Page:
# Applications of Differential Geometry in Artificial Intelligence

There are certainly several areas in which differential geometry (DG) affects AI, particularly within machine learning and computer vision.

## Data as Manifolds

The basic idea of “manifold learning”, which is a technique largely used for non-linear dimensionality reduction (NLDR), is to view the data as lying on a low-dimensional (Riemannian) manifold in a high-dimensional raw data space. Now, there are many methods for NLDR that are not really differential geometric in nature but are still called manifold learning methods. However, there are a few very “DG” methods.

One is Laplacian Eigenmaps. Every Riemannian manifold has an associated Laplace-Beltrami operator, with an accompanying operator spectrum. This spectrum has very good properties for representing functions on the manifold (see: Belkin & Niyogi’s 2003 paper, and also “On the optimality of shape and data representation in the spectral domain” by Aflalo, Brezis, and Kimmel, 2015), and are thus a good choice for use as an embedding representation function. The Laplace-Beltrami operator is estimated via a discrete nearest neighbours graph Laplacian that converges to the true continuous operator of the underlying manifold, from which the data is sampled, in the limit.

Another one is Diffusion Maps. Here, one looks at the distance between points using an approximation of the “diffusion distance” on the underlying manifold. This is of course closely linked to the diffusion (heat) PDE on the manifold.

But, does data actually lie on low dimensional manifolds? There is some work on testing this, such as Fefferman et al, 2016, Testing the Manifold Hypothesis.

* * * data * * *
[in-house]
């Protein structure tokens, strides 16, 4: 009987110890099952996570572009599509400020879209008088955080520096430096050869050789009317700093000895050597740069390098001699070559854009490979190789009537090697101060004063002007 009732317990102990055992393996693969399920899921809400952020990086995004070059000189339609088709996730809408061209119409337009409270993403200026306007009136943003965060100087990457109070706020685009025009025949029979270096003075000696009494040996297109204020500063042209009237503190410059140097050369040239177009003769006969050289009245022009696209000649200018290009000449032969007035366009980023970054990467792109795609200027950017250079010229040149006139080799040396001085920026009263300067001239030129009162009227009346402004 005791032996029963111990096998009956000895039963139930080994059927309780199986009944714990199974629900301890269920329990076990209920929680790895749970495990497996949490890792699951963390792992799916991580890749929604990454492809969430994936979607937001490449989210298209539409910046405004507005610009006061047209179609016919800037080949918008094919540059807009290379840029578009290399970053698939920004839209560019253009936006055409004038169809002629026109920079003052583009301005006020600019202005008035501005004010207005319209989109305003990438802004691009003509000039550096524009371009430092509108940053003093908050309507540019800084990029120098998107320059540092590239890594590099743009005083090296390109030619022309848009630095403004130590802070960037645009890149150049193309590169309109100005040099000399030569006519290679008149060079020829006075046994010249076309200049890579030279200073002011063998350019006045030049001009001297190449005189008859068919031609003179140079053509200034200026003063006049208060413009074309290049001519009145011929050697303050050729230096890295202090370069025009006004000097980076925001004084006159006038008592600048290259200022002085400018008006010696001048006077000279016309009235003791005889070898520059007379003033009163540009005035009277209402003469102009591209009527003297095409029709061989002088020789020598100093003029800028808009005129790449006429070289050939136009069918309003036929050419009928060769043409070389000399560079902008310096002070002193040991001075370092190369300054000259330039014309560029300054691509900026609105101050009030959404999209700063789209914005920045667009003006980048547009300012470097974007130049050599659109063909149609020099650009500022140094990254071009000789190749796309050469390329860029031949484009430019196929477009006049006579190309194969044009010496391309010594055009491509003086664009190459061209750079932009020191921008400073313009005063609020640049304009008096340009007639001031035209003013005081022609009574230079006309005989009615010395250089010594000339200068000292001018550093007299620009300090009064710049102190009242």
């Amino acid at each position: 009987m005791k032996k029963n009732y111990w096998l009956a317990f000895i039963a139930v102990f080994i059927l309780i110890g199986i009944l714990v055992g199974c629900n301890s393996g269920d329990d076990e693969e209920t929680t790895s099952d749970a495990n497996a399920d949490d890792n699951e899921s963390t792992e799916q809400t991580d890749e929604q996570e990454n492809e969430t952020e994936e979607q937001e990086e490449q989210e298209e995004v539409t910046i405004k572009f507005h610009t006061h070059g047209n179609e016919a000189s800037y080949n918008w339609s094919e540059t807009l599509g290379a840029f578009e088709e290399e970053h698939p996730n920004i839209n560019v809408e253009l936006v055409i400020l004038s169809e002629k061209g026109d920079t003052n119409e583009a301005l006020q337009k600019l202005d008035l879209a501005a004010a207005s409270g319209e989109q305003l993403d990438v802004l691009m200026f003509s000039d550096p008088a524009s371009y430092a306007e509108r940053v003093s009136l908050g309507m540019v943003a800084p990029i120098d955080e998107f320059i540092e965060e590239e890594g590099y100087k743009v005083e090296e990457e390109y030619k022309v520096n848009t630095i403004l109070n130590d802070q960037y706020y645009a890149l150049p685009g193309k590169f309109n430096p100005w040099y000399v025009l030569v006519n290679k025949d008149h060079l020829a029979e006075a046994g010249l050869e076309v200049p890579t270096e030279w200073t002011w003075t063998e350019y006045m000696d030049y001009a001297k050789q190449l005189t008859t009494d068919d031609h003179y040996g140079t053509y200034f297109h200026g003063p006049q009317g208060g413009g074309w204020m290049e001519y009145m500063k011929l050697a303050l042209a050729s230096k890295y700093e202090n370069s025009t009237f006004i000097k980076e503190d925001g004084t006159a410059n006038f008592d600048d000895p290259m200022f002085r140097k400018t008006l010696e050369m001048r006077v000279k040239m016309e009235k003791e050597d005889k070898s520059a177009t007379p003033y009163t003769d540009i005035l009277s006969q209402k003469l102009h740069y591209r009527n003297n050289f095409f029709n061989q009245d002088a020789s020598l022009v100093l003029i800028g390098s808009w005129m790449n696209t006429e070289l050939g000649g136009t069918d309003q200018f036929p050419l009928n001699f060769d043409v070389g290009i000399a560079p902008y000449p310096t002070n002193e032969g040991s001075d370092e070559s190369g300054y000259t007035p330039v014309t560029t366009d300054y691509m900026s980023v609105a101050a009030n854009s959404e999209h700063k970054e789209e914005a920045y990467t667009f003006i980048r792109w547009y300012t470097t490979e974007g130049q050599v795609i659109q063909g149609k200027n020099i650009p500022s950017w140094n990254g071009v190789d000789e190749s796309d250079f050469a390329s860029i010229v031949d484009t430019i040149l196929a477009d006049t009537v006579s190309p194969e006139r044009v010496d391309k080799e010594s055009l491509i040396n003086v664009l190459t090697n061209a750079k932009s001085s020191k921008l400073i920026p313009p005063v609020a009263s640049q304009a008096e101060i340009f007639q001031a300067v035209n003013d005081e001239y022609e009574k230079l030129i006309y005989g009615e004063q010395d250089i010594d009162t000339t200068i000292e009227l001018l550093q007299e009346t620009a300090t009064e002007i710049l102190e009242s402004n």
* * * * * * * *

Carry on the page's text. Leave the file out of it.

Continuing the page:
## Information Geometry of Statistical Models

If you consider a family of parameterized probability distributions, then an obvious way to measure distance between them is to look at e.g. the distance between the parameter values. However, this is actually a terrible way to measure this distance. Instead, one should look at how, say, the KL divergence between the distributions change, as one varies the parameters away from each other. This is (roughly) the idea of information geometry. See also here.

One essentially considers the space of probability distributions formed by some parametrized family, and then defines a Riemannian metric on the space (causing it to become a Riemannian manifold).

Of course, many statistical models are essentially probability distributions. In machine learning and pattern recognition, the goal is to compute the parameters. BUT, now that the parameter space is actually a Riemannian manifold, instead of following the “classic” gradient (which only considers Euclidean distance between parameters), you can follow the “natural gradient”, which has vastly superior properties. See Amari, Natural gradient works efficiently in learning. It’s main disadvantage is computation time, but people are looking at ways to fix that (e.g. see the work by Martens and Grosse). See also the work by Ollivier on Riemannian Metrics for Neural Networks.

The founder of the field, Amari, also discusses applications to ML in his book Information Geometry and Its Applications.

## Shape Understanding

Particularly in 3D computer vision and in efforts to apply machine learning to computer graphics, differential geometry plays a key role. The entire field of Geometric Deep Learning hinges on it. The issue arises because the data itself is manifold-valued, i.e. standard convolutional networks don’t really apply to non-Euclidean data. A great reference is Geometric deep learning: going beyond Euclidean data by Bronstein et al.

## Curvature of Generative Models

Recent deep generative models learn mappings between a data space and a latent space. In both cases, the surfaces formed within each space can be viewed as Riemannian manifolds. This suggests geometric ways to analyze or improve the algorithms. For example:

• Shao et al, The Riemannian Geometry of Deep Generative Models
• Arvanitidis et al, Latent Space Oddity: On the Curvature of Deep Generative Models